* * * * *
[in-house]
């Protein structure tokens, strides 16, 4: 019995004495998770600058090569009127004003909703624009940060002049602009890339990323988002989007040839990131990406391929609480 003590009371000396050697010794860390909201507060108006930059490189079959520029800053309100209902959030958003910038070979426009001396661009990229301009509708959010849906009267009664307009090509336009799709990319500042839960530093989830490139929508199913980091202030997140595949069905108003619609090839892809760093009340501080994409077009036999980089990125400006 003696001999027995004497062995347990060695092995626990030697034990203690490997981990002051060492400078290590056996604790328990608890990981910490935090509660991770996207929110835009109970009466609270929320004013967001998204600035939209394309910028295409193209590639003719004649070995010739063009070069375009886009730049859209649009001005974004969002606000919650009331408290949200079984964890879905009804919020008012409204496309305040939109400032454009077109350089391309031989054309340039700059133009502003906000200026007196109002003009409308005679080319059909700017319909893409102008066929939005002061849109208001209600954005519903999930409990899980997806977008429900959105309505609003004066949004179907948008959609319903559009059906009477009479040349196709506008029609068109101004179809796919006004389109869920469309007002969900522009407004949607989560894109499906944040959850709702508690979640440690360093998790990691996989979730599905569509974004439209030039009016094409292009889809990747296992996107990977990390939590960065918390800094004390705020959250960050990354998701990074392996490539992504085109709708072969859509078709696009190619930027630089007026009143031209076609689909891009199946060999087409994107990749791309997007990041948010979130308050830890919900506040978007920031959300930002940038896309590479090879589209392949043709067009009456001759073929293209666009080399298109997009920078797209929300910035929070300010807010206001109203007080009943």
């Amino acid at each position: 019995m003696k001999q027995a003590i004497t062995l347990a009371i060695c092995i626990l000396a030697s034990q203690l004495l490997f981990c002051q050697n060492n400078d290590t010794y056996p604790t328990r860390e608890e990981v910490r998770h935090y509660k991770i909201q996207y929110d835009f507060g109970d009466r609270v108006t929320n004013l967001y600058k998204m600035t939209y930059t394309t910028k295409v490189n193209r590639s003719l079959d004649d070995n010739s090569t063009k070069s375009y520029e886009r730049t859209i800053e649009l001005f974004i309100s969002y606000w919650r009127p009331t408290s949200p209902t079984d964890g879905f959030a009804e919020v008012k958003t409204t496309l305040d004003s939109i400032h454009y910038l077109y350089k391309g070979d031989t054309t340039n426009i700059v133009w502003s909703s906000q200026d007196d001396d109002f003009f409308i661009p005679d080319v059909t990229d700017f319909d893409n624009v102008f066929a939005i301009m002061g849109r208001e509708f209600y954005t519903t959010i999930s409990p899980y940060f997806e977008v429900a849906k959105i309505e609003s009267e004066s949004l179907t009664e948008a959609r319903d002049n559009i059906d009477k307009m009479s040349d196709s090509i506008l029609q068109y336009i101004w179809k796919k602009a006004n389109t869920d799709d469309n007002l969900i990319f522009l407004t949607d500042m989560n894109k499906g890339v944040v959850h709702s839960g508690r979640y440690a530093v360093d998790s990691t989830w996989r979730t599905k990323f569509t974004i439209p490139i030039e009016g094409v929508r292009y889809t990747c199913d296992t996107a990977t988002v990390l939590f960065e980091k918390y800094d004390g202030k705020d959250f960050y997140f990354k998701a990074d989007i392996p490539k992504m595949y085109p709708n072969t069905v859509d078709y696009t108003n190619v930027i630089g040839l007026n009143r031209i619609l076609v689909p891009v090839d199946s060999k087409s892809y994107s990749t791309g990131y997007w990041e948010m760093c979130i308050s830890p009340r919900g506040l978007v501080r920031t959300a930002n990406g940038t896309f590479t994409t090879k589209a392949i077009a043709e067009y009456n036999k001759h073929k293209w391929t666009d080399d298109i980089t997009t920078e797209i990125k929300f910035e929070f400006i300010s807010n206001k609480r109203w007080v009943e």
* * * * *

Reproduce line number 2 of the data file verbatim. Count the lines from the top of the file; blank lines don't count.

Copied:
């Protein structure tokens, strides 16, 4: 019995004495998770600058090569009127004003909703624009940060002049602009890339990323988002989007040839990131990406391929609480 003590009371000396050697010794860390909201507060108006930059490189079959520029800053309100209902959030958003910038070979426009001396661009990229301009509708959010849906009267009664307009090509336009799709990319500042839960530093989830490139929508199913980091202030997140595949069905108003619609090839892809760093009340501080994409077009036999980089990125400006 003696001999027995004497062995347990060695092995626990030697034990203690490997981990002051060492400078290590056996604790328990608890990981910490935090509660991770996207929110835009109970009466609270929320004013967001998204600035939209394309910028295409193209590639003719004649070995010739063009070069375009886009730049859209649009001005974004969002606000919650009331408290949200079984964890879905009804919020008012409204496309305040939109400032454009077109350089391309031989054309340039700059133009502003906000200026007196109002003009409308005679080319059909700017319909893409102008066929939005002061849109208001209600954005519903999930409990899980997806977008429900959105309505609003004066949004179907948008959609319903559009059906009477009479040349196709506008029609068109101004179809796919006004389109869920469309007002969900522009407004949607989560894109499906944040959850709702508690979640440690360093998790990691996989979730599905569509974004439209030039009016094409292009889809990747296992996107990977990390939590960065918390800094004390705020959250960050990354998701990074392996490539992504085109709708072969859509078709696009190619930027630089007026009143031209076609689909891009199946060999087409994107990749791309997007990041948010979130308050830890919900506040978007920031959300930002940038896309590479090879589209392949043709067009009456001759073929293209666009080399298109997009920078797209929300910035929070300010807010206001109203007080009943």